-Bree

I'm just totally gobsmacked that that means anything at all to you! Bows!


....I totally fooled you!

Okay, I can read part of it, but the parallel arrays thign is seriously *painful*.

I'm definitely a Java person, but word has forced me to C++ hell (and for various reasons, I'm very bad/rusty and am still in the very, very basic level). So right now, you do realise that I want to open up Visual Studio and play with your code now, right?

Tell me if you figure out the parallel arrasy thing for high adn low temp. Gah.

I'm just about to hit send on an email to seperis [at] livejournal. Let me know if you don't get it.

I feel your pain. I'm doing -or trying very hard to do- something very similar for my Programming coursework, only in Java. This? a gazillion times less messy than mine. (and despite never having done C++, there is something a little bit wrong with the fact that I can *read* this...)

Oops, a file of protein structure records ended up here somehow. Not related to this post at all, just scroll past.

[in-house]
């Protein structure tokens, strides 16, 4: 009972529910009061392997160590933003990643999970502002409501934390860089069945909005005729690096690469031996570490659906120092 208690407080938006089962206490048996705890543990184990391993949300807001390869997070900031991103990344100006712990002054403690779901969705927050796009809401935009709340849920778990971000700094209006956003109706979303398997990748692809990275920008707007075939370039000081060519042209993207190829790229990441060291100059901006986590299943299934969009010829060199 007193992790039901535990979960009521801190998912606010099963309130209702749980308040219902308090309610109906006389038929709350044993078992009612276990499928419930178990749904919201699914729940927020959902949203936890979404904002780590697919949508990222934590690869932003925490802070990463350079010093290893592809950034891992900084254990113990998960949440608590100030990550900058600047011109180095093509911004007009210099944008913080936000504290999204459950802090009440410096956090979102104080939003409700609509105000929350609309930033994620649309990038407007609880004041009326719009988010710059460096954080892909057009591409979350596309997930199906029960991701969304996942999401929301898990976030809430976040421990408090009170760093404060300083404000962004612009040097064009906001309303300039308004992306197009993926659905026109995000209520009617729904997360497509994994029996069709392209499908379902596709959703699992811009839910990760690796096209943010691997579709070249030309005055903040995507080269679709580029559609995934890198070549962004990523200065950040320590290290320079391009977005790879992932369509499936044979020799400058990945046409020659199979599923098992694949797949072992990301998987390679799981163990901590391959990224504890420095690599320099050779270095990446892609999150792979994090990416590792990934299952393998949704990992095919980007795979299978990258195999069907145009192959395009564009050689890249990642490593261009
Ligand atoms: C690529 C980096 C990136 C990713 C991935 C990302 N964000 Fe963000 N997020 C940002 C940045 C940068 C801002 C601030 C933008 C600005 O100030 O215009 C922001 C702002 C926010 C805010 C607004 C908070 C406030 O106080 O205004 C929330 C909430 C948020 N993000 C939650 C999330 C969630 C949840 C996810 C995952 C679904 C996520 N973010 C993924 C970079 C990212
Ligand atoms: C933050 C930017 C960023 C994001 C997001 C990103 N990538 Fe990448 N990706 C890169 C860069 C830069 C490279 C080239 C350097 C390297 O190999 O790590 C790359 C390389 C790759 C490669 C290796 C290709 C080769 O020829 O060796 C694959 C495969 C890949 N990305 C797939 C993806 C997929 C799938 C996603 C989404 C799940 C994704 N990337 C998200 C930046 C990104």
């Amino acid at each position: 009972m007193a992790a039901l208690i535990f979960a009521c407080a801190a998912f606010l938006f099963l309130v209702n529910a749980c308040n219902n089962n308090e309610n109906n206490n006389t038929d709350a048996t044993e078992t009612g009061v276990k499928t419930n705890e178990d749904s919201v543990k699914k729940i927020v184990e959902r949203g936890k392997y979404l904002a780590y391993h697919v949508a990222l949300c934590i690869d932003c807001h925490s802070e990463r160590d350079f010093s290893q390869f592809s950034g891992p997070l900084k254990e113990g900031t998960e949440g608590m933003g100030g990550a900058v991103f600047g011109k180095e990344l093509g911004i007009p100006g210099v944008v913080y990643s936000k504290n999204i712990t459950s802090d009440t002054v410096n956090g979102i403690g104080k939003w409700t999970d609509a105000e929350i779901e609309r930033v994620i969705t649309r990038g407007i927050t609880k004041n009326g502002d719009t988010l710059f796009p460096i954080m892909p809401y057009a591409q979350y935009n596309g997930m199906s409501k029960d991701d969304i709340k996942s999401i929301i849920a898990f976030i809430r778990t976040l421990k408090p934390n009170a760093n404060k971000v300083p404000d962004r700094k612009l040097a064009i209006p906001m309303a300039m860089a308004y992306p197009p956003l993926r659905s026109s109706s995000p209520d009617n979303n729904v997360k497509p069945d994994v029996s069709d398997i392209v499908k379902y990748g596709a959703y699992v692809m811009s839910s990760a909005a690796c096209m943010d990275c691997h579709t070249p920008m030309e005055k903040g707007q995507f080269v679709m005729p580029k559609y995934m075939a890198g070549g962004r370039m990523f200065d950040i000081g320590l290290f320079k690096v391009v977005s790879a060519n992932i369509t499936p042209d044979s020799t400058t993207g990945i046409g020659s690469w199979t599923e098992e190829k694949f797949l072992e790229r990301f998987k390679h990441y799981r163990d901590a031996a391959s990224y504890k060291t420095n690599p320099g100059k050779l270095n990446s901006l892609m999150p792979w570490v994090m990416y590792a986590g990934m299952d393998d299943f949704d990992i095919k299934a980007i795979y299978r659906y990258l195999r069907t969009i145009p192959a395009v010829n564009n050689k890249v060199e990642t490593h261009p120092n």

Alcohol makes it less messy for a while, though!

*giggles*

I seriosly wish we had stuck a little longer on arrays. The example we have for the parallel is *bad*.

Functions, however, have by comparison become a lot easier.

Oh yes. I asked our tutor today to teach something totally complicated and useless, just to make this seem less mind-numbingly scary. He thought I was joking.

Hey! I could at least help you! :D I PWN Java arrays after my Multimedia Database course where I had to use java to break down imagines into two-dimensional arrays of pixel values. :D

Hell, I use 3D arrays in Java. I hate when people fail to teach arrays well because THEY ARE SO WONDERFUL! I can do anything with a couple arrays.

-Bree

You know what? I would LOVE your help so much! but If I can't figure this one out on my own now, I'm never gonna get this stuff, and as frustrating as it is I do actually enjoy it. (I also have a feeling it would be frustrating for you too - There are a ton of better ways to do what were trying to do, but we've only been taught so much - it's very early days - and we're only allowed to do certain things in certain styles - i.e in this case, we can only user one dimensional arrays.)

saying that - if you're willing, any advice/tips you could give would be received with virtual mass hugging and my eternal gratitude!